ARTIST Liu Manwen appears surprisingly young for her age.
Clad in a black dress with a brilliantly hued silk scarf, Liu still keeps a slender figure and delicate skin in her 50s.
Liu’s solo exhibition titled “Archives of Pretty Women,” featuring a cluster of her latest canvas depicting famous female movie stars of Old Shanghai, was unveiled at No. 123 Hunan Road last weekend.
The theme is not new, as it’s been portrayed in various forms including movies, novels and television series. Adding new elements to this subject demands both courage and some creativity from the artist.
As a woman, Liu might find it easy to echo her heart with the experience of these ladies in the past.
“The life experience of some, as many might know, was legendary or sad, especially under a male-dominant society at that time,” Liu said, “But what I am more interested in is how to present these familiar images through a particular visual power to the viewers.” She is also the chairwoman of the Shanghai Oil Painting and Sculpture Institute Art Museum.
In fact, the image of these famous film stars have become the symbol of the prosperous Shanghai in the 1930s and 40s, and their charming on-screen smiles were permanently carved into a cultural memory.
The series of Liu’s Pretty Women borrows from the existing portrait stills to present highly enlarged facial features on big canvases to form a strong visual impact on one hand, while on the other hand maintaining the light and shadow of that time.
“I did a lot of reading of the old materials and pictures of the Old Shanghai, and I also watched some old movies,” Liu said, “For example, one of my paintings was based on a piece of old broken newspaper that I saw at the library. It reported the casual gathering of the six most famous female movie stars at that time. But the photo is so vague that it almost lost some details.”
Liu revived the picture under her brushstrokes, as seen through her eyes, summoning the fleeting moment.
During the course of transforming the video or photo image into painting, she didn’t intentionally change the optical effect, but purposely applied the reality of light and shadow to replace the reality of structure. She even infused her canvas with a deep blue hue and illusionary touch filled with turbulence and suspension.
Liu also actively absorbed the digital picture’s methods of peeling off color layers and simplification, gradually presenting the development of several color levels from the brightest to the darkest. In terms of the whole composition, the artist reveals the relationship between color and light through the realistic painting method, but pursues the feel of a thin and translucent unified hue, as if the effect of light and color are delivered by transparent film.
As a female artist with a southern origin, Liu has a sensitive and exquisite way of perceiving art. However, her long-term stay and professional education in the north at Luxun Academy of Fine Arts endow her paintings with a profuse and forceful expression.
Thus, like few other woman artists, Liu does not prefer the bright-colored depiction of flowers that symbolizes sex and is not obsessed with the depiction of an aesthetic life. Actually, the life represented in her works is mostly a depiction of her own life in the early stage.
“Yes, I rose to an early fame in the art community through my series of Insipid Life, which focuses much on my personal life at that time,” she said.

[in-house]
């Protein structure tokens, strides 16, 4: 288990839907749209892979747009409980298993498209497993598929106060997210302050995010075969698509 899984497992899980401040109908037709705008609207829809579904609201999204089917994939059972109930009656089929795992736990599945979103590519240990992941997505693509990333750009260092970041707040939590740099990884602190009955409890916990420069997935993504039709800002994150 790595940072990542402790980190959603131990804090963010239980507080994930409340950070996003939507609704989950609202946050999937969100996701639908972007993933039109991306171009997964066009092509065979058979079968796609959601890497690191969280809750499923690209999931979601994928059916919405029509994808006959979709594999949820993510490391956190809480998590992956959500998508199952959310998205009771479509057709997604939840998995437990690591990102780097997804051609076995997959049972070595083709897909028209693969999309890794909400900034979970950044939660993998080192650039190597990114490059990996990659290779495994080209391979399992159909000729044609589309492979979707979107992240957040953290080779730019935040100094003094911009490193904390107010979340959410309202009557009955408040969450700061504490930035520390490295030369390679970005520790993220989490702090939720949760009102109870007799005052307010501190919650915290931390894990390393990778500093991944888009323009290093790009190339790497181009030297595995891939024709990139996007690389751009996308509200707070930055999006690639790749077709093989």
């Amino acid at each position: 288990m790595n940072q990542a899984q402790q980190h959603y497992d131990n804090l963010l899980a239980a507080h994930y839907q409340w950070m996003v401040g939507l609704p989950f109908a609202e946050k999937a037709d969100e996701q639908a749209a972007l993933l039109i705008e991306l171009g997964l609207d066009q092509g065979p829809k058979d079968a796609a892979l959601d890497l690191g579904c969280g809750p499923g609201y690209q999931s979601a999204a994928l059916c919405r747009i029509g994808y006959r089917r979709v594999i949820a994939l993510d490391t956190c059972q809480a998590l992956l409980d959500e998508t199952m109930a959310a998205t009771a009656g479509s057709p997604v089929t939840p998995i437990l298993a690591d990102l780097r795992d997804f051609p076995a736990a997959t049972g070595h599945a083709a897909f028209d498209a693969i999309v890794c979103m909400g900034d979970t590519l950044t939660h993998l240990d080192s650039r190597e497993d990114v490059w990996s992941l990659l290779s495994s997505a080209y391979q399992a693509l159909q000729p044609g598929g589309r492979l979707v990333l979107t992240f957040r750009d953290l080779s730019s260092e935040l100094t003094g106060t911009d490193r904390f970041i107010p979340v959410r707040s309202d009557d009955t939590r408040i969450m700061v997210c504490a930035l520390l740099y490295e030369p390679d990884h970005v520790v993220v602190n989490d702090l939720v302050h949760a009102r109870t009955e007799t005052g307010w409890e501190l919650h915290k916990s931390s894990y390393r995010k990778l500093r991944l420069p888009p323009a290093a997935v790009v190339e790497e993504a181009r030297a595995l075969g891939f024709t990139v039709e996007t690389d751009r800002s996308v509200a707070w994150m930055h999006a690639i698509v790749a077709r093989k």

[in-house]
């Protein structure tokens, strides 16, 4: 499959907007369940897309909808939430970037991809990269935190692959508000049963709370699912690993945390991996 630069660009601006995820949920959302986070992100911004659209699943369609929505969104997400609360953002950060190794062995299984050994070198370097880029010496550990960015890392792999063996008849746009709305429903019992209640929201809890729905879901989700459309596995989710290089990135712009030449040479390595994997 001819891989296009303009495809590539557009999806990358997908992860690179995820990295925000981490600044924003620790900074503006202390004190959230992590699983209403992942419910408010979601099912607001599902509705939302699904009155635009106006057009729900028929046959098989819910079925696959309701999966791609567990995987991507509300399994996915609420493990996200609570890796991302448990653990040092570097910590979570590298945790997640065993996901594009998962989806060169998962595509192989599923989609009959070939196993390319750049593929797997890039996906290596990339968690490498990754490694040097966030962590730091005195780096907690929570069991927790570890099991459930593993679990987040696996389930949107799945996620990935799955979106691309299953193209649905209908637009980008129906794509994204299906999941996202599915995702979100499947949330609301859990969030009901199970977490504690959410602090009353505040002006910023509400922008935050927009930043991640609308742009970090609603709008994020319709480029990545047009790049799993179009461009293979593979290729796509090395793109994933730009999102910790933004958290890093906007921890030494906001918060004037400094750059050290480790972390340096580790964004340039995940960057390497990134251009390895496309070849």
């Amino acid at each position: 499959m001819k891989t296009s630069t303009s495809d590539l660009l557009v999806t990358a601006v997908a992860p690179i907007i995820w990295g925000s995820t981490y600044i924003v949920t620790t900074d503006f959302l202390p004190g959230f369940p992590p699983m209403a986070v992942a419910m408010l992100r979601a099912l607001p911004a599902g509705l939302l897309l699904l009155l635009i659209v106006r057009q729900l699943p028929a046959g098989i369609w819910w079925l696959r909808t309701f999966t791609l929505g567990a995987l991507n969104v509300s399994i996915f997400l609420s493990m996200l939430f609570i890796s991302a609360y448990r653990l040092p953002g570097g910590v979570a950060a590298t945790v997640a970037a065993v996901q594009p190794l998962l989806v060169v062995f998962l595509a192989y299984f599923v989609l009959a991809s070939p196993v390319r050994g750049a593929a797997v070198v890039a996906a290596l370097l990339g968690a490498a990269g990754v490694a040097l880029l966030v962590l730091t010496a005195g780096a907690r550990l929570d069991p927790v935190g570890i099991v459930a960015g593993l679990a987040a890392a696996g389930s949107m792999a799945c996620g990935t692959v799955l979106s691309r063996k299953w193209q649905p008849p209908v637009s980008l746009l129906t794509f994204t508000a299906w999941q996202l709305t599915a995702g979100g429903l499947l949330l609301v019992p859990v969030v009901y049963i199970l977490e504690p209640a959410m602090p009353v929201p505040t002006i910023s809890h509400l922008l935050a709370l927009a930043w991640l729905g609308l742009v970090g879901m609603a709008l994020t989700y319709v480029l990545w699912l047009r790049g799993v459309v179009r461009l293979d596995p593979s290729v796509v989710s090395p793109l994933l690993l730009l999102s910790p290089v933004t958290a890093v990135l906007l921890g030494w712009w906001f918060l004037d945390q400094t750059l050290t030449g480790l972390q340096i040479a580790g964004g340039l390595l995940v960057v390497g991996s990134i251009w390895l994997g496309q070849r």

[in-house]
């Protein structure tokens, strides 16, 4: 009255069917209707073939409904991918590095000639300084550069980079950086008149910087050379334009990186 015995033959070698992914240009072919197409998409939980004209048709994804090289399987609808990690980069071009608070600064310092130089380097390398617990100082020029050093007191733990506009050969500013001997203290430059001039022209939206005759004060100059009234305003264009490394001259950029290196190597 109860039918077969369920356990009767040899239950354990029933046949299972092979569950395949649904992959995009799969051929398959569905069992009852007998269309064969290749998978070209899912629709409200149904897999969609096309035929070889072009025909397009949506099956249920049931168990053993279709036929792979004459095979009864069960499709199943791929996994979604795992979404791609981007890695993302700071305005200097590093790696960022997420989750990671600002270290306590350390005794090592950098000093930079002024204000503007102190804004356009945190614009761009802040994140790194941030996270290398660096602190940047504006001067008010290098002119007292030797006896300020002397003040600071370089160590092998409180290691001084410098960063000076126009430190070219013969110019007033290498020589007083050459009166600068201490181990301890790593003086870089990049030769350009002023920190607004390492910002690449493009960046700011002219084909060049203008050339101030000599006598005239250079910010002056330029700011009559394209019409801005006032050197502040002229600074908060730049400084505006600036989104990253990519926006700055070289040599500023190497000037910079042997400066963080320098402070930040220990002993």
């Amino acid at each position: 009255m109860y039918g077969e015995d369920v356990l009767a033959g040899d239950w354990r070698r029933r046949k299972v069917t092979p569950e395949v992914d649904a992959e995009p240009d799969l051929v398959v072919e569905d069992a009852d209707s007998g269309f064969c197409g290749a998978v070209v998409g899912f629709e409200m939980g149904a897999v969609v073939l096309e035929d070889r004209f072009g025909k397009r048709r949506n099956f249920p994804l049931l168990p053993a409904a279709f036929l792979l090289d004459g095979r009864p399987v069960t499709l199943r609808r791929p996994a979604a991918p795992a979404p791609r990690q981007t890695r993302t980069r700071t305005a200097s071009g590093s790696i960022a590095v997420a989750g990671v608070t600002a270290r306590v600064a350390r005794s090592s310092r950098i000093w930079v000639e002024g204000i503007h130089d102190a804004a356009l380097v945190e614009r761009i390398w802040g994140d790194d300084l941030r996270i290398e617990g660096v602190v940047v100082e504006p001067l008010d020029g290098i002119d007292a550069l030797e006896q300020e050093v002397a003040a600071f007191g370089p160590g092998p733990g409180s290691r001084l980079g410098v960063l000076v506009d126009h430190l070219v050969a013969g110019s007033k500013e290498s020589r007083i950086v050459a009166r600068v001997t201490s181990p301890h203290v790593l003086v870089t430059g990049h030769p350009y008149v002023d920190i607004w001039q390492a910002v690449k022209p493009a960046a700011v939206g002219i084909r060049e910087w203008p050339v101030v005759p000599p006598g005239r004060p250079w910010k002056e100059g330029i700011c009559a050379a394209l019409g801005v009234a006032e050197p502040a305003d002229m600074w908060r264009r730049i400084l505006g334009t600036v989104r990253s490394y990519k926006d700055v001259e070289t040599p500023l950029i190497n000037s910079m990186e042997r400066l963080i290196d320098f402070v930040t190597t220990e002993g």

But when repeatedly depicting herself, her family, husband and child in the series, she in a sense was confiding her own reality to viewers. Her own face became the major image in this series — she appears in different postures in different time and space. The expression in her eyes hides her introspection about her family and life — insipidity conceals helplessness, and sacrifice is mixed with struggle.
Sometimes the artworks do speak for the inner calling of the artist.
“Yes, I felt quite depressed during that period,” she recalled, “There was something wrong with my life, but I didn’t know how to deal with it. I wanted to change to a new environment that could give me a new life, so I came to Shanghai in 2003.”
Her move to Shanghai was a big turn in her life. Although she shied away from mentioning the reason for her divorce, she stepped out of the shackles that had bounded her and her art.
“I never regretted what I have decided for my life. Of course, the big cosmopolitan city inspired a new series under my brushstrokes.”
If her previous works emphasized her individual life experiences and comprehension, her perspective later switched to the width of society and the depth of history.
“It is always easier said than done,” she said with a smile, “You know how hard it would be for an artist’s transition. You just haven’t seen how many paintings that I have thrown away at my studio.”
Liu said that some of the paintings in this exhibition will also go to her solo exhibition in Rome next month.
“I have many other female celebrities on the list for my next renderings,” she said, “These women appear so elegant and beautiful on the surface, but life is not about that. We only remember their permanent, charming smiles, but my paintings will give a kind of nostalgia and lament towards them, especially under a male-dominant society at that time.”
When asked whether there is any secret to how she has kept her youthful appearance, she gives a simple reply.
“Thank you for your compliments. Actually I don’t do anything special. Once you think you are young and beautiful, just repeat them in your mind. That really works, at least for me. Yes, I am still single, because I haven’t fully enjoyed the freedom and joy of being a single lady.”